If Canadian copyright law were cheese, it would be Gruyère. With big, big holes.
In 2012, Stephen Harper’s federal government added exceptions to the Copyright Act, opening the door to massive exploitation of Quebec and Canadian works without fair remuneration. As these exceptions are ill-defined, educational institutions do not hesitate to interpret them abusively to avoid paying copyright owners the right amount.
For example, any organization that claims to offer any kind of training can take advantage of the fuzzy “education” exception. As a result, across Canada, almost all institutions have stopped paying authors and publishers for the 600 million pages copied annually. Only Quebec is resisting this withdrawal from the education community, but the situation could deteriorate if the the status quo persists.
Almost ten years of declining income for those who, at the base, produce the works! And when rights holders feel they have been wronged, they must ask the courts to rule. The Law amended in 2012 spawned a series of judicial sagas.
Today, players in the book industry can no longer document the disastrous effects of the 2012 changes and hammer home the importance of reviewing this law. But this unfortunately remains absent from the discourse of leaders when it comes to culture.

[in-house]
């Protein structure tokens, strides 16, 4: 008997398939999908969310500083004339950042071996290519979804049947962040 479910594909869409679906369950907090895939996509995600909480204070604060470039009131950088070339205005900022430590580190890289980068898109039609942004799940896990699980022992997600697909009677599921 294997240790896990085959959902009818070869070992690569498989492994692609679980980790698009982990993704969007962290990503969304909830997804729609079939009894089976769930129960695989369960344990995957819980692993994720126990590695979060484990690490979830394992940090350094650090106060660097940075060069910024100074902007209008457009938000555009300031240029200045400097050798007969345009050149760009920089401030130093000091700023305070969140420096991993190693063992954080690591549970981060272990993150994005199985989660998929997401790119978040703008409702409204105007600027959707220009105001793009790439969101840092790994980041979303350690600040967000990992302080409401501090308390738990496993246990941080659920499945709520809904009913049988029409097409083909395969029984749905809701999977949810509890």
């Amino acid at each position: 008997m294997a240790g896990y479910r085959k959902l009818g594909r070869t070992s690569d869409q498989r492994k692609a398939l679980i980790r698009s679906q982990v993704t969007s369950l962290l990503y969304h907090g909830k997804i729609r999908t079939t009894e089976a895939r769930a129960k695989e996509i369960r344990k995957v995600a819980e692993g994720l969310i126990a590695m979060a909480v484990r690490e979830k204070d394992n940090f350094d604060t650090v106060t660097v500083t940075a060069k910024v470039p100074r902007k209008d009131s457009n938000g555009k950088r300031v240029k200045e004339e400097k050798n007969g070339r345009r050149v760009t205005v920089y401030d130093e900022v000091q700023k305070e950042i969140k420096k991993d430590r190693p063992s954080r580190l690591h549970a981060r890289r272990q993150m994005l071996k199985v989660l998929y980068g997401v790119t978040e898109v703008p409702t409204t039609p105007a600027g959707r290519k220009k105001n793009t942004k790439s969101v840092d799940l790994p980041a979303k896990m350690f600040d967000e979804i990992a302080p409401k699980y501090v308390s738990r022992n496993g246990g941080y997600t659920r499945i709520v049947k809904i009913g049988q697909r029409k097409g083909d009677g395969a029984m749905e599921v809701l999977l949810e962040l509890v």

The book industry had warmly welcomed the Changing Paradigms report, tabled in the House of Commons in 2019, which recognized that the Copyright Act should be corrected in order to limit the application of many exceptions. Important recommendations have been made in this direction. In the 2019 election, all federal parties hinted that they would fix the Copyright Act.
Necessary legal framework
While the post-pandemic economic revival of the cultural sector is on everyone’s lips, it is imperative that the Canadian government, which will be elected on September 20, recognizes that the cultural sector needs a new legal framework, stability and essential investments. At the creation.
Why is the copyright issue not getting an important place in the promises of all parties? Shouldn’t offering fair remuneration to the creators and artisans who allow our country to shine here and internationally be a priority?
The Supreme Court last summer denied York University’s request to endorse its very broad interpretation of fair dealing. Prior to that, the Federal Court decried the University’s copyright policy. But the Supreme Court sent the ball back to Ottawa. The political parties must assume their responsibilities in the next term.
We urge the government elected on September 20 to show political courage in choosing to protect authors and publishers. The vitality, diversity and richness of Canadian culture are at stake.
* Signed this text: Christian Laforce, Managing Director of Copibec, Member Associations: Union of Quebec Writers and Writers (UNEQ), National Association of Book Editors (ANEL), Rassemblement des artistes en arts visuels du Quebec (RAAV), Association independent journalists from Quebec (AJIQ), Professional Federation of Quebec Journalists (FPJQ), Society for the Development of Quebec Cultural Periodicals (SODEP), Quebec Hebdos, Quebec daily newspapers